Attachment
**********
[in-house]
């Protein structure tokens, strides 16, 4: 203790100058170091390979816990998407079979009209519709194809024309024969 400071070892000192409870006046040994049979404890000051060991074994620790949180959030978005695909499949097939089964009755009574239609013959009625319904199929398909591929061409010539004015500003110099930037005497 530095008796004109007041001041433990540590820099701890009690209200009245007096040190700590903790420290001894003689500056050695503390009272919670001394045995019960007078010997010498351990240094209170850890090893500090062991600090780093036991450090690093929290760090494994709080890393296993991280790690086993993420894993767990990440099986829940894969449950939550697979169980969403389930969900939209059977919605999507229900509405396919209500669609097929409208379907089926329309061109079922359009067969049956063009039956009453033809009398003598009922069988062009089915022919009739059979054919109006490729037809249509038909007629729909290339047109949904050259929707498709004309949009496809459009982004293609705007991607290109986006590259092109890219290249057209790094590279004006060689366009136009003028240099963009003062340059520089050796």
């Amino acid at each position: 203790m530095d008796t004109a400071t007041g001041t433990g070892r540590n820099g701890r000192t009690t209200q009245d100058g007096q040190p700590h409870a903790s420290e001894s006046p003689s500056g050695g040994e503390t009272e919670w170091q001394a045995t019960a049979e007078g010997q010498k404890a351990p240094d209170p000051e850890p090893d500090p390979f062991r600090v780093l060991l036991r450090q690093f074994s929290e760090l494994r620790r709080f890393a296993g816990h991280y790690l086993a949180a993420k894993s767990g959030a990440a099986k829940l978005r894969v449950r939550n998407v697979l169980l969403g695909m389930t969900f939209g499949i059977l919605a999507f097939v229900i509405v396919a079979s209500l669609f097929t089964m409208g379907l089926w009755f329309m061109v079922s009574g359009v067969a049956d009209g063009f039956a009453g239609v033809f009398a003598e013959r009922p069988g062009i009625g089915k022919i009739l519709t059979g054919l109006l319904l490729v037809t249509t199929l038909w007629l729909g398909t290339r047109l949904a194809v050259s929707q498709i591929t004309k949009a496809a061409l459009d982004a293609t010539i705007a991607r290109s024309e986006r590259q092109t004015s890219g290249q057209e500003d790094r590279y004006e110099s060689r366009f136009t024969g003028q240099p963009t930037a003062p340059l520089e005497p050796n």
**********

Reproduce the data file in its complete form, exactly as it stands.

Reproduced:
[in-house]
């Protein structure tokens, strides 16, 4: 203790100058170091390979816990998407079979009209519709194809024309024969 400071070892000192409870006046040994049979404890000051060991074994620790949180959030978005695909499949097939089964009755009574239609013959009625319904199929398909591929061409010539004015500003110099930037005497 530095008796004109007041001041433990540590820099701890009690209200009245007096040190700590903790420290001894003689500056050695503390009272919670001394045995019960007078010997010498351990240094209170850890090893500090062991600090780093036991450090690093929290760090494994709080890393296993991280790690086993993420894993767990990440099986829940894969449950939550697979169980969403389930969900939209059977919605999507229900509405396919209500669609097929409208379907089926329309061109079922359009067969049956063009039956009453033809009398003598009922069988062009089915022919009739059979054919109006490729037809249509038909007629729909290339047109949904050259929707498709004309949009496809459009982004293609705007991607290109986006590259092109890219290249057209790094590279004006060689366009136009003028240099963009003062340059520089050796």
């Amino acid at each position: 203790m530095d008796t004109a400071t007041g001041t433990g070892r540590n820099g701890r000192t009690t209200q009245d100058g007096q040190p700590h409870a903790s420290e001894s006046p003689s500056g050695g040994e503390t009272e919670w170091q001394a045995t019960a049979e007078g010997q010498k404890a351990p240094d209170p000051e850890p090893d500090p390979f062991r600090v780093l060991l036991r450090q690093f074994s929290e760090l494994r620790r709080f890393a296993g816990h991280y790690l086993a949180a993420k894993s767990g959030a990440a099986k829940l978005r894969v449950r939550n998407v697979l169980l969403g695909m389930t969900f939209g499949i059977l919605a999507f097939v229900i509405v396919a079979s209500l669609f097929t089964m409208g379907l089926w009755f329309m061109v079922s009574g359009v067969a049956d009209g063009f039956a009453g239609v033809f009398a003598e013959r009922p069988g062009i009625g089915k022919i009739l519709t059979g054919l109006l319904l490729v037809t249509t199929l038909w007629l729909g398909t290339r047109l949904a194809v050259s929707q498709i591929t004309k949009a496809a061409l459009d982004a293609t010539i705007a991607r290109s024309e986006r590259q092109t004015s890219g290249q057209e500003d790094r590279y004006e110099s060689r366009f136009t024969g003028q240099p963009t930037a003062p340059l520089e005497p050796n």